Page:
The dextran polymers of this invention are also advantageous in that they are generally available in a higher degree of purity than the cellulose materials of the prior art. Considering the application of the dressing produced therewith and the fact that it dissolves into the wound to be carried systemically points up the significance of such a fact. Along the same lines, the present dextran polymers are fully compatible with the human body and present substantially no question of toxicity or other potential health hazards. The cellulose materials of the prior art are not known to be completely free from any such complications. Moreover, the present materials have utility with all patients. The Anderson patent is not equally applicable to the extent that it suggests the use of sodium salts of celulose derivatives in the formation of its dressing. In certain instances the systemic incorporation of the sodium cellulose salts may introduce an undesirable excess of sodium in the body, taxing the body salt balance and inducing stress.
In the broad aspects of the present invention, the general considerations described in the Anderson patent are applicable except of course for the use of the instant dextran polymers instead of cellulose derivatives. In general the dextran polymer of the present invention will have an average molecular of about 40,000 to 100,000. For example, dressings made from specific dextran polymers having an average molecular weight of 40,000, 70,000 and 86,900 have been found to be satisfactory.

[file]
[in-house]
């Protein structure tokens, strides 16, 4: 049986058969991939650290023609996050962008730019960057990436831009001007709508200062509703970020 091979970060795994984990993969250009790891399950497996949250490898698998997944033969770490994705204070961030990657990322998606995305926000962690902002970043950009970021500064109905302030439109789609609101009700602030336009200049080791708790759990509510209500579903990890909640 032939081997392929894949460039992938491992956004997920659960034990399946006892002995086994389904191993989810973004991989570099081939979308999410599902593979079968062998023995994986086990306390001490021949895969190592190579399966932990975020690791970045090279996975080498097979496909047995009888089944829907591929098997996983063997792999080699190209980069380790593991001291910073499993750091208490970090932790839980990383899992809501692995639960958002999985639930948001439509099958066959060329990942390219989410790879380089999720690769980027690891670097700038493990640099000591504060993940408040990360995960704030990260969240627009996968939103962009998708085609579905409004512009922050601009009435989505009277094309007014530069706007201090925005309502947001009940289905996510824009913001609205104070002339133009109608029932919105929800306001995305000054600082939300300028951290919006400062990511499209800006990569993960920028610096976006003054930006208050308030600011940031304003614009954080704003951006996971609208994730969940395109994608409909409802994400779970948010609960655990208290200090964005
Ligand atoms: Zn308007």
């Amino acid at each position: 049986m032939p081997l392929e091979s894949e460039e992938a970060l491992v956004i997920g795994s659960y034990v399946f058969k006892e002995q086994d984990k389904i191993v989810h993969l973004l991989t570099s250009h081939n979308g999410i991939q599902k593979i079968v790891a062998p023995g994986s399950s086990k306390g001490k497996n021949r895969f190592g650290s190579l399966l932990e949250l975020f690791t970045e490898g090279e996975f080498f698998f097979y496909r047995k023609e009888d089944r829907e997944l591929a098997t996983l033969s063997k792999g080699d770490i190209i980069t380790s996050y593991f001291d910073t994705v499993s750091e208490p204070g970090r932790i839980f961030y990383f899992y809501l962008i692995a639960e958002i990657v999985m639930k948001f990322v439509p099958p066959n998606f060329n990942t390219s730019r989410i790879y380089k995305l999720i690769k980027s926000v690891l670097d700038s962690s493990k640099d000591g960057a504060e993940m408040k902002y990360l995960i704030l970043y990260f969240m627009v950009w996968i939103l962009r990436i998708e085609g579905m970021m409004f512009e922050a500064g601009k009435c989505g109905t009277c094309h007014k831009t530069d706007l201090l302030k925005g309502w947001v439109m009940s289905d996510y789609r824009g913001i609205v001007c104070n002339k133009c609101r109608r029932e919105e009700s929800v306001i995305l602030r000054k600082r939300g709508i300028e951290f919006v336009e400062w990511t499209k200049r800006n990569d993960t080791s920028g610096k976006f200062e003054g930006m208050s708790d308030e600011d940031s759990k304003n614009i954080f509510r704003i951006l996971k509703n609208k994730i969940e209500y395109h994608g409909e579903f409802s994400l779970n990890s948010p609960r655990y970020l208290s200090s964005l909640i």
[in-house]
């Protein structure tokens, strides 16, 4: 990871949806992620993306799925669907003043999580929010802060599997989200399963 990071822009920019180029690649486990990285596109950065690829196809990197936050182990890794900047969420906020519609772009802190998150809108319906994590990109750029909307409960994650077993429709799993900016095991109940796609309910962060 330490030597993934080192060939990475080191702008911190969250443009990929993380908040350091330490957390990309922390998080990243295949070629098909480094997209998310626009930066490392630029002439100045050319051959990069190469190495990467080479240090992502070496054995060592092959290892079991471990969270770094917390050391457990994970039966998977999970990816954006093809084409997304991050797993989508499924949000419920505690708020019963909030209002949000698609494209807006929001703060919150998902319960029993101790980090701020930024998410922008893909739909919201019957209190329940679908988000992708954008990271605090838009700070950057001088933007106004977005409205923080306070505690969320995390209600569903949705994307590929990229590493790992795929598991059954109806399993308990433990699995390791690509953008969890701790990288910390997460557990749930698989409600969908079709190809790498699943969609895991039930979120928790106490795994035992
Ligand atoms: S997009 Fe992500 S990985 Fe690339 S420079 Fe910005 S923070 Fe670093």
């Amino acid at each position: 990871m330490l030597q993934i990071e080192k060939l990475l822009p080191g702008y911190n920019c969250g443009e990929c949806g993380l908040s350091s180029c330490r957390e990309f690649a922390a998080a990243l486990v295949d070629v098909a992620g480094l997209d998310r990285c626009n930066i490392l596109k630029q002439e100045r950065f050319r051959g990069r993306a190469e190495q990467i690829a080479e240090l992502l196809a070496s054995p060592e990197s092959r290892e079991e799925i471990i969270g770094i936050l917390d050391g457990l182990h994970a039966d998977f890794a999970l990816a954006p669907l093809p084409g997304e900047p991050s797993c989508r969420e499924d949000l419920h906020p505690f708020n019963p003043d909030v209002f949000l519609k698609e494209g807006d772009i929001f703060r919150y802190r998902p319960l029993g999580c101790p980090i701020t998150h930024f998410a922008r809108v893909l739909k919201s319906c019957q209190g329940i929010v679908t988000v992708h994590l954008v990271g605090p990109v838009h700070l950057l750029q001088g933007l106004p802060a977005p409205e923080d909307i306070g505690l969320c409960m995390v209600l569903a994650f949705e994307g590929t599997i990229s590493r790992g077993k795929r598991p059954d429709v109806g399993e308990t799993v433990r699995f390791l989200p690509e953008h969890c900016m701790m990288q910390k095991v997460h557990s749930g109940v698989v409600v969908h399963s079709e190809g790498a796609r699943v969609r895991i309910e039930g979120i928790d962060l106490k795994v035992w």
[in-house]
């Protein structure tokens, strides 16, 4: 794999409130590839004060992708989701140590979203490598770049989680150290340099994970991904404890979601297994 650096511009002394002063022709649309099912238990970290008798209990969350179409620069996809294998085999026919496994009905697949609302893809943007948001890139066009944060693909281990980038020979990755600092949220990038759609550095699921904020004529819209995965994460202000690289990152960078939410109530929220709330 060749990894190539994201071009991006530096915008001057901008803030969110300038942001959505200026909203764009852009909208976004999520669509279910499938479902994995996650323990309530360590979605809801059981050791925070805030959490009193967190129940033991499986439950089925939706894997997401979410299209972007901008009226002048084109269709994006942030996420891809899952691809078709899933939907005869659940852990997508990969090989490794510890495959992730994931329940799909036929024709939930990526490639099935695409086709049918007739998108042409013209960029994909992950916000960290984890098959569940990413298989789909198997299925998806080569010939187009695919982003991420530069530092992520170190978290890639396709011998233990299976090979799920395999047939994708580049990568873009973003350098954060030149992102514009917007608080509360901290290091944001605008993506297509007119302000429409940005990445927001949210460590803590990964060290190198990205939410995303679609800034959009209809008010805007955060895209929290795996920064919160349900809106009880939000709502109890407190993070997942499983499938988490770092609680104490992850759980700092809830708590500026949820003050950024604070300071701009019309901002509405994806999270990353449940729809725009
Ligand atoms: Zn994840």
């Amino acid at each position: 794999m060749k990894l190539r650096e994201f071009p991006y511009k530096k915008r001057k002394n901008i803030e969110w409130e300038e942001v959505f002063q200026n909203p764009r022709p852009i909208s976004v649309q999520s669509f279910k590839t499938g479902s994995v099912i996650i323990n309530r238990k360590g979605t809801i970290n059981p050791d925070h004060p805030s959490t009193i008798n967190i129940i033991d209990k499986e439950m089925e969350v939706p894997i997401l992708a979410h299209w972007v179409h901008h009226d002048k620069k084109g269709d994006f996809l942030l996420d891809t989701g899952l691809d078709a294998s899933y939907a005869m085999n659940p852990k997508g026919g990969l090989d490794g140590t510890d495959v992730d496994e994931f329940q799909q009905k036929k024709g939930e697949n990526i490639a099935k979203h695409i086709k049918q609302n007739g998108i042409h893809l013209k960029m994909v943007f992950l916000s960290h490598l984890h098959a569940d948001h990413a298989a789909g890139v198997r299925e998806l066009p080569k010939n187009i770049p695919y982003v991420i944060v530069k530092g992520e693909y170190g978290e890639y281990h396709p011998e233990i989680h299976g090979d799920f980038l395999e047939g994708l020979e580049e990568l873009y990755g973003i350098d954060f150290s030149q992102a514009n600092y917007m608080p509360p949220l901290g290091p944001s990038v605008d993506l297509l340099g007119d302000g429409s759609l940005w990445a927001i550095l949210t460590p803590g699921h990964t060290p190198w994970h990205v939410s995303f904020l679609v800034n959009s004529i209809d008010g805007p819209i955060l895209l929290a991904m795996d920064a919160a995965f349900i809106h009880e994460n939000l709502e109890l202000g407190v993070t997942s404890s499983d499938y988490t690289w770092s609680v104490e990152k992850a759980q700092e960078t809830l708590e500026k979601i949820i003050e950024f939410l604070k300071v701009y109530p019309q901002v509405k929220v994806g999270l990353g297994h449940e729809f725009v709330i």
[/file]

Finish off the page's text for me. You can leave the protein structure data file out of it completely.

Preferably before use the formulation is reduced in moisture content so that the water is about 5-15% by weight of the dressing and the dextran polymer is about 60-90% by weight of the dressing thereby providing a solid self-supporting film-like material of suitable thickness. The dextran polymer is in an integral porous non-discrete form. The preferred form of the present body is as an aerated foam. This provides oxygen to the wound and also is more rapidly soluble compared with a non-foamed embodiment.
Where an aerated foam is the desired form, it is beneficial to include a surfactant in the formulation as a foaming agent. The surfactant also serves as an emulsifier. Such surfactant may be anionic, cationic, nonionic or amphoteric and is selected for its compatability and stability with the other components in the formulation. Examples of suitable surfactants are the ionic dioctyl sodium sulfosuccinate, the nonionic polyoxyethylene sorbitan monolaurate, and the amphoteric commercial material available under the name Miranol 2MCA Modified.
As before the film or body of the present invention may include antiseptics, steroids, germicidals, anesthetics, antibiotic materials and the like to minimize infection, pain and generally promote healing. Such materials are herein referred to generally as medicaments. Specifically it is contemplated to include mafenide or povidone iodine into the present dressing body or film. In other embodiments silver salts such as silver nitrate, silver sulfadiazine, gentamicin and salts thereof and local anesthetics such as lidocaine, benzocaine and salts thereof are specifically contemplated. Such medicaments are advantageously applied to wounds through the present dressing as distinguished from the dosage forms previously used therefor.